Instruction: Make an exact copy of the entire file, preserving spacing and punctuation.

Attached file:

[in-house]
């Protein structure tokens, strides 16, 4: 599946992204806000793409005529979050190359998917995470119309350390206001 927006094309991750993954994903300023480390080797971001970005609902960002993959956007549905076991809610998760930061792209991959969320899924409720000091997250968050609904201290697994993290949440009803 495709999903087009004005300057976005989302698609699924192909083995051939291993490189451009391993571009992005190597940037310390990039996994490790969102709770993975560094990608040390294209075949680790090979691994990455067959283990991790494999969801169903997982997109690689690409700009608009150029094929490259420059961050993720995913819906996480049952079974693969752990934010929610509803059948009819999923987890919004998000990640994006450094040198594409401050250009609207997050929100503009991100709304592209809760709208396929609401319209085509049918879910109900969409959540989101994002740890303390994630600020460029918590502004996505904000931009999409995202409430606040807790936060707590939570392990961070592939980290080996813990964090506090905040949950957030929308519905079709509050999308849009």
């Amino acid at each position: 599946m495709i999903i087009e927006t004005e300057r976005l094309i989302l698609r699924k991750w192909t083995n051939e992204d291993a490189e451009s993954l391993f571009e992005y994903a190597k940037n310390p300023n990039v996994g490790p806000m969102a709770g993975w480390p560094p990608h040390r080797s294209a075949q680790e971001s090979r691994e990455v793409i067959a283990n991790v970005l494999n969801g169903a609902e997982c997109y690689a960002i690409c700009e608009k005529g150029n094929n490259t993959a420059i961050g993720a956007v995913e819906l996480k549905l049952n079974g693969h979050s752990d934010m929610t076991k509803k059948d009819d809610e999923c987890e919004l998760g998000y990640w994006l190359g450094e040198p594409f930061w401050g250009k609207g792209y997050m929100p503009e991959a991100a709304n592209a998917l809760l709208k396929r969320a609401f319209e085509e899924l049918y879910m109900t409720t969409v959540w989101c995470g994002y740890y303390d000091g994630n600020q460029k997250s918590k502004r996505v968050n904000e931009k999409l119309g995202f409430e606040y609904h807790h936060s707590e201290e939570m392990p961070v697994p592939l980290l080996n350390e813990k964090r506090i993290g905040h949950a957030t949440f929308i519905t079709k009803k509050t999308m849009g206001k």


[in-house]
């Protein structure tokens, strides 16, 4: 599946992204806000793409005529979050190359998917995470119309350390206001 927006094309991750993954994903300023480390080797971001970005609902960002993959956007549905076991809610998760930061792209991959969320899924409720000091997250968050609904201290697994993290949440009803 495709999903087009004005300057976005989302698609699924192909083995051939291993490189451009391993571009992005190597940037310390990039996994490790969102709770993975560094990608040390294209075949680790090979691994990455067959283990991790494999969801169903997982997109690689690409700009608009150029094929490259420059961050993720995913819906996480049952079974693969752990934010929610509803059948009819999923987890919004998000990640994006450094040198594409401050250009609207997050929100503009991100709304592209809760709208396929609401319209085509049918879910109900969409959540989101994002740890303390994630600020460029918590502004996505904000931009999409995202409430606040807790936060707590939570392990961070592939980290080996813990964090506090905040949950957030929308519905079709509050999308849009």
């Amino acid at each position: 599946m495709i999903i087009e927006t004005e300057r976005l094309i989302l698609r699924k991750w192909t083995n051939e992204d291993a490189e451009s993954l391993f571009e992005y994903a190597k940037n310390p300023n990039v996994g490790p806000m969102a709770g993975w480390p560094p990608h040390r080797s294209a075949q680790e971001s090979r691994e990455v793409i067959a283990n991790v970005l494999n969801g169903a609902e997982c997109y690689a960002i690409c700009e608009k005529g150029n094929n490259t993959a420059i961050g993720a956007v995913e819906l996480k549905l049952n079974g693969h979050s752990d934010m929610t076991k509803k059948d009819d809610e999923c987890e919004l998760g998000y990640w994006l190359g450094e040198p594409f930061w401050g250009k609207g792209y997050m929100p503009e991959a991100a709304n592209a998917l809760l709208k396929r969320a609401f319209e085509e899924l049918y879910m109900t409720t969409v959540w989101c995470g994002y740890y303390d000091g994630n600020q460029k997250s918590k502004r996505v968050n904000e931009k999409l119309g995202f409430e606040y609904h807790h936060s707590e201290e939570m392990p961070v697994p592939l980290l080996n350390e813990k964090r506090i993290g905040h949950a957030t949440f929308i519905t079709k009803k509050t999308m849009g206001k």